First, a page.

Rene, Are you sure to be running the latest version? Going from 2.60C to the current 2.60D gave us a boost in performance. To give an example: at one customer searching the Item table (containing some 700.000 items!) took forever before, now we have “find as you type” switched on again… Oh, about those local MS people - tell them that there has been a large team of Microsoft Developers (some 40-50 people at times, I was told) that assisted Navision during development. Don’t know how many are still working at Navision HQ now, but the continued research and development (and feedback from the field, not to forget) has improved a lot in the past year. Bit premature to blame Navision, I believe. Again, with such a heavy load the database design should be optimal. I have the feeling you just copied the C/SIDE version, right? John

Hi John! if it sounds like an attack from me to you i’m sorry. I dont want that. I also dont want to blame navision. I’m a fanatic fan of it - really!!! all what i want to say is: if i go to buy a new car and the the shop assistant says that in few month the new series is coming and he will prefer me this one because it is the better one, and i the customer know there is no time limit for me and i will take advantage of the new series, why should i take the actually (i think its not a blame for the assistant) Greetings of a fin fan :slight_smile: Gayer Rene Projektmanagement NAVIConsult AG

Hello all! For few minutes i get a short report of the change to sql from the customer i told you another employee of our company told me that the customer today worked with SQL Server The first have some perfomance problems but as the server has the data in cache it seems to be a “good” working. some little problems but the will try on the full next week … :-))) i think then i know more about this i’ll tell you nice greetings Gayer Rene Projektmanagement NAVIConsult AG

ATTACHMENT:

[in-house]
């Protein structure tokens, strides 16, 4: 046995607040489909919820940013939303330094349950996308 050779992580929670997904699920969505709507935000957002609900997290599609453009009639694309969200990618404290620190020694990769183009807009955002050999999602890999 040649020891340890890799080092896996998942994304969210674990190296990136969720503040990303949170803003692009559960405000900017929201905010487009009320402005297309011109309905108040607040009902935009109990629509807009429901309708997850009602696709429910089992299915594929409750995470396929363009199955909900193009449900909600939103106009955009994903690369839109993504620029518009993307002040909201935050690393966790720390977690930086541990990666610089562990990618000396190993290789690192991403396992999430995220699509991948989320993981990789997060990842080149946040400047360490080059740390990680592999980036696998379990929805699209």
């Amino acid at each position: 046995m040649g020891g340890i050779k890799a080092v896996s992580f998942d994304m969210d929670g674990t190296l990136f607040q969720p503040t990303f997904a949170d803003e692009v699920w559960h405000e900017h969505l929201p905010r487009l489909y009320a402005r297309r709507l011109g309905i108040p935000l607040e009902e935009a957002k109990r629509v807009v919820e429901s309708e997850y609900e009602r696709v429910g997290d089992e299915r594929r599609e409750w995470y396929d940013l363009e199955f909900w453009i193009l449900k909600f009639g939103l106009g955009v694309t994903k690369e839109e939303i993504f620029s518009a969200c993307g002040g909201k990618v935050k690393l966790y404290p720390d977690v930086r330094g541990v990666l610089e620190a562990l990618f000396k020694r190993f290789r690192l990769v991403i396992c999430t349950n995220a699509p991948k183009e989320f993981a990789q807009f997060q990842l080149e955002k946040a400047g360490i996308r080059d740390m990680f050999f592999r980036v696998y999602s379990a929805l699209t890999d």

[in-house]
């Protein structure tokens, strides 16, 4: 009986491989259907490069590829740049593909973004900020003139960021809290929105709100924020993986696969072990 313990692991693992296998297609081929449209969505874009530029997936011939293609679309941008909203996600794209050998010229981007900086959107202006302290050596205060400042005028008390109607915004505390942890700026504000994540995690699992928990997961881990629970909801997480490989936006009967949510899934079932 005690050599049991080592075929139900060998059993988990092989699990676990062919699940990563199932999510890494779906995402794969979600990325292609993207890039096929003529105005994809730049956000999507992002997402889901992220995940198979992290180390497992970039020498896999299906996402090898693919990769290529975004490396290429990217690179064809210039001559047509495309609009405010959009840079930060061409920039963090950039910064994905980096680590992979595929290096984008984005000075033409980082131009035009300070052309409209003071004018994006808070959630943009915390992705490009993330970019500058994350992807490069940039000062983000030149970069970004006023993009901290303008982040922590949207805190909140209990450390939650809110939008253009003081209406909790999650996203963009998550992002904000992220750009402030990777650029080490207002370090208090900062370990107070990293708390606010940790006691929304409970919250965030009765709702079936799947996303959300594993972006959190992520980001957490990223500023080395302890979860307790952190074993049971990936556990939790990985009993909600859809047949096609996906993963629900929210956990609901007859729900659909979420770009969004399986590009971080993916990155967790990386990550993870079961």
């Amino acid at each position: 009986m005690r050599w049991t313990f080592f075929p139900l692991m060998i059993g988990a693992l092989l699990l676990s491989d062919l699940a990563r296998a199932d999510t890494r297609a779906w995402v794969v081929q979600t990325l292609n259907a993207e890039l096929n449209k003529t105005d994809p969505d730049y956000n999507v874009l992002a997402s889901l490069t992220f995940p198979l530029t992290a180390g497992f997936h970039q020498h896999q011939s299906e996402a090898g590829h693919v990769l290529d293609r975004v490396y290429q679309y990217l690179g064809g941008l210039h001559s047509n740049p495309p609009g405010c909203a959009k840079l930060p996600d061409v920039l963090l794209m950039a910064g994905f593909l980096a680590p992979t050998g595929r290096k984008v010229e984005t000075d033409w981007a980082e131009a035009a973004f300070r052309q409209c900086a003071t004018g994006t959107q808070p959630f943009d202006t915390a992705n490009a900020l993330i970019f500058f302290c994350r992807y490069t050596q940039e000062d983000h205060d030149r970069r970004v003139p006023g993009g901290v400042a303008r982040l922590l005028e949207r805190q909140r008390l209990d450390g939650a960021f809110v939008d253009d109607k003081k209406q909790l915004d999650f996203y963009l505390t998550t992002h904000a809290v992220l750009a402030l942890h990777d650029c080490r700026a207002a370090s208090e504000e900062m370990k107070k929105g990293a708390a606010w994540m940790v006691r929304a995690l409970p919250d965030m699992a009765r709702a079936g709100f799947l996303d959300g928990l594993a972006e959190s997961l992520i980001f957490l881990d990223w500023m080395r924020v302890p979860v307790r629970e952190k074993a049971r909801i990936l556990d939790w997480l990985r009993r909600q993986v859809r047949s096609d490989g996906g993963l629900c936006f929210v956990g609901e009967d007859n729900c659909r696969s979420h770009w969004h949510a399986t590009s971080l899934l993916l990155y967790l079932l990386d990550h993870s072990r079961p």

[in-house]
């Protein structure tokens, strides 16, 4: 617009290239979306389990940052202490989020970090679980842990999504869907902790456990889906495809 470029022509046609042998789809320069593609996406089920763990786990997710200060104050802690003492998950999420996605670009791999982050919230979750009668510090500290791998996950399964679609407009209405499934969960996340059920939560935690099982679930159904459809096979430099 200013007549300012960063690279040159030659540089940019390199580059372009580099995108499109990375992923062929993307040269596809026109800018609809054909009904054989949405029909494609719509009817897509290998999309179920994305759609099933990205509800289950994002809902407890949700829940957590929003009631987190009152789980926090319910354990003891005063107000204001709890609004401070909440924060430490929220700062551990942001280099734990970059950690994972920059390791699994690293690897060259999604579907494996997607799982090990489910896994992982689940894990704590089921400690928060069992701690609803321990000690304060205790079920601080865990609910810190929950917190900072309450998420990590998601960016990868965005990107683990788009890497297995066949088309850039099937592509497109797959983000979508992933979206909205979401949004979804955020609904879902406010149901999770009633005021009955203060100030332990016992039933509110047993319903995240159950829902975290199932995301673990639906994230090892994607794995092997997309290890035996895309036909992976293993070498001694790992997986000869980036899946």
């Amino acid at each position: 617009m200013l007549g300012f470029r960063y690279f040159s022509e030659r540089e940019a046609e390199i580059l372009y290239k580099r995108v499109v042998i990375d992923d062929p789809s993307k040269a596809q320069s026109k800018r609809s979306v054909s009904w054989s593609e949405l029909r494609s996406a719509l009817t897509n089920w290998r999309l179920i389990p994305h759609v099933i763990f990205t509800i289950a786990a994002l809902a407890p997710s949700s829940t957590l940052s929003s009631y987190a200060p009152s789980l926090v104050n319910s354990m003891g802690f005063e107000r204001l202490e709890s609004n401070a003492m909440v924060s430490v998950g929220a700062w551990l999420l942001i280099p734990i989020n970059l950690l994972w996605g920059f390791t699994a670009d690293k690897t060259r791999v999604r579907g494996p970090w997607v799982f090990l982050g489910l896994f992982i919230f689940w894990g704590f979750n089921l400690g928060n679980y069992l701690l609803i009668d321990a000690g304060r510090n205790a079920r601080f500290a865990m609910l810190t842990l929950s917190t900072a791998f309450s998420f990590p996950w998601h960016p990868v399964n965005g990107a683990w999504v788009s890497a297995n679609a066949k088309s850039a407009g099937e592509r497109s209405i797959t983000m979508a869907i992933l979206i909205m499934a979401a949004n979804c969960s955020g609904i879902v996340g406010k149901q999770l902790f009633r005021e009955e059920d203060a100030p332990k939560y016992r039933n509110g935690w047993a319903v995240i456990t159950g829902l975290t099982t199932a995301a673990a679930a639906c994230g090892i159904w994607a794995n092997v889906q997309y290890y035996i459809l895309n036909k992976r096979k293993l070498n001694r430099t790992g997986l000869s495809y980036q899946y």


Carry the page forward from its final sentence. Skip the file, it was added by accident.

Rene, didn’t feel attacked by you in any way, don’t worry. In contrary, my intention was to keep you sharp on finding the cause of the problems. Too often, “techies” are focussing on correcting the outcome and forget to look where the problems are originating from. Perhaps the database design was not optimal before also, but has it been hidden by the performance of native Navision till now. Something I would start searching for is, for instance, an excessive use of flowfields. These powerful fields are putting more strain on the database under SQL than they do under C/SIDE, so -as example- use of flowfields in filter settings should be carefully analyzed. Or I would examine the indexing. Are the keys properly organized, no inefficient or rarely used keys in the most used tables? The customer (and you?) should realize that you’re doing more than just an update to a newer version of the program. You’re switching to another platform which requires to look (again) to the strengths and weaknesses. John